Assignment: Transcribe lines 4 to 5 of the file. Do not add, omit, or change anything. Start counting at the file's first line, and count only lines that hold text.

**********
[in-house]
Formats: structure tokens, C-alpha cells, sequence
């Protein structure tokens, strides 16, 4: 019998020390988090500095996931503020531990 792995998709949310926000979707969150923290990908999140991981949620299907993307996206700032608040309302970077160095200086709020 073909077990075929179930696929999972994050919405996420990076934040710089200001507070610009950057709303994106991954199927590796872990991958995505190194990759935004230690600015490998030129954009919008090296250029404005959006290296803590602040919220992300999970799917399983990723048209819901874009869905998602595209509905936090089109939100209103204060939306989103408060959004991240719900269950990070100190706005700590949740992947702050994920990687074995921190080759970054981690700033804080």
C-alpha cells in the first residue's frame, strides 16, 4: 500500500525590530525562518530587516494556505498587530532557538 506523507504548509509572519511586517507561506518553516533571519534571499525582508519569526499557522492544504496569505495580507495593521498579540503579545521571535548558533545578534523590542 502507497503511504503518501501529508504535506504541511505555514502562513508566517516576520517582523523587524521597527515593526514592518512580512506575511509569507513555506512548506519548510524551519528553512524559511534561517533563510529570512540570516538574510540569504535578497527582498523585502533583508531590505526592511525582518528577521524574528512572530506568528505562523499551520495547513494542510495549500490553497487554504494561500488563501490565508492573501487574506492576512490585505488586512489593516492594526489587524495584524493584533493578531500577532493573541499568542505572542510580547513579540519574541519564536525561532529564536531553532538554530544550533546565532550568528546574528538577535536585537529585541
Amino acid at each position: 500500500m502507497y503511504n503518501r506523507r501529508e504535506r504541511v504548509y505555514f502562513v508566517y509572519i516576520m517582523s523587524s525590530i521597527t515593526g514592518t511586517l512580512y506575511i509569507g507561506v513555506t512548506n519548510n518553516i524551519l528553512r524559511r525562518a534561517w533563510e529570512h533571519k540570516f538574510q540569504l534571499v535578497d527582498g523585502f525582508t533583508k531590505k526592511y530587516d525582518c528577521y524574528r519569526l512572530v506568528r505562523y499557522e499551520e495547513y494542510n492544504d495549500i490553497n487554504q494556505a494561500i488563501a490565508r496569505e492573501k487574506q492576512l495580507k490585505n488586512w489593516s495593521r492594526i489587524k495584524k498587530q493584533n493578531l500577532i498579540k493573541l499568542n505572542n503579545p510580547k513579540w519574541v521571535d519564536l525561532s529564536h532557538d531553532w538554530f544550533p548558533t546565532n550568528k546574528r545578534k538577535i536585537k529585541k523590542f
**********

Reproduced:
C-alpha cells in the first residue's frame, strides 16, 4: 500500500525590530525562518530587516494556505498587530532557538 506523507504548509509572519511586517507561506518553516533571519534571499525582508519569526499557522492544504496569505495580507495593521498579540503579545521571535548558533545578534523590542 502507497503511504503518501501529508504535506504541511505555514502562513508566517516576520517582523523587524521597527515593526514592518512580512506575511509569507513555506512548506519548510524551519528553512524559511534561517533563510529570512540570516538574510540569504535578497527582498523585502533583508531590505526592511525582518528577521524574528512572530506568528505562523499551520495547513494542510495549500490553497487554504494561500488563501490565508492573501487574506492576512490585505488586512489593516492594526489587524495584524493584533493578531500577532493573541499568542505572542510580547513579540519574541519564536525561532529564536531553532538554530544550533546565532550568528546574528538577535536585537529585541
Amino acid at each position: 500500500m502507497y503511504n503518501r506523507r501529508e504535506r504541511v504548509y505555514f502562513v508566517y509572519i516576520m517582523s523587524s525590530i521597527t515593526g514592518t511586517l512580512y506575511i509569507g507561506v513555506t512548506n519548510n518553516i524551519l528553512r524559511r525562518a534561517w533563510e529570512h533571519k540570516f538574510q540569504l534571499v535578497d527582498g523585502f525582508t533583508k531590505k526592511y530587516d525582518c528577521y524574528r519569526l512572530v506568528r505562523y499557522e499551520e495547513y494542510n492544504d495549500i490553497n487554504q494556505a494561500i488563501a490565508r496569505e492573501k487574506q492576512l495580507k490585505n488586512w489593516s495593521r492594526i489587524k495584524k498587530q493584533n493578531l500577532i498579540k493573541l499568542n505572542n503579545p510580547k513579540w519574541v521571535d519564536l525561532s529564536h532557538d531553532w538554530f544550533p548558533t546565532n550568528k546574528r545578534k538577535i536585537k529585541k523590542f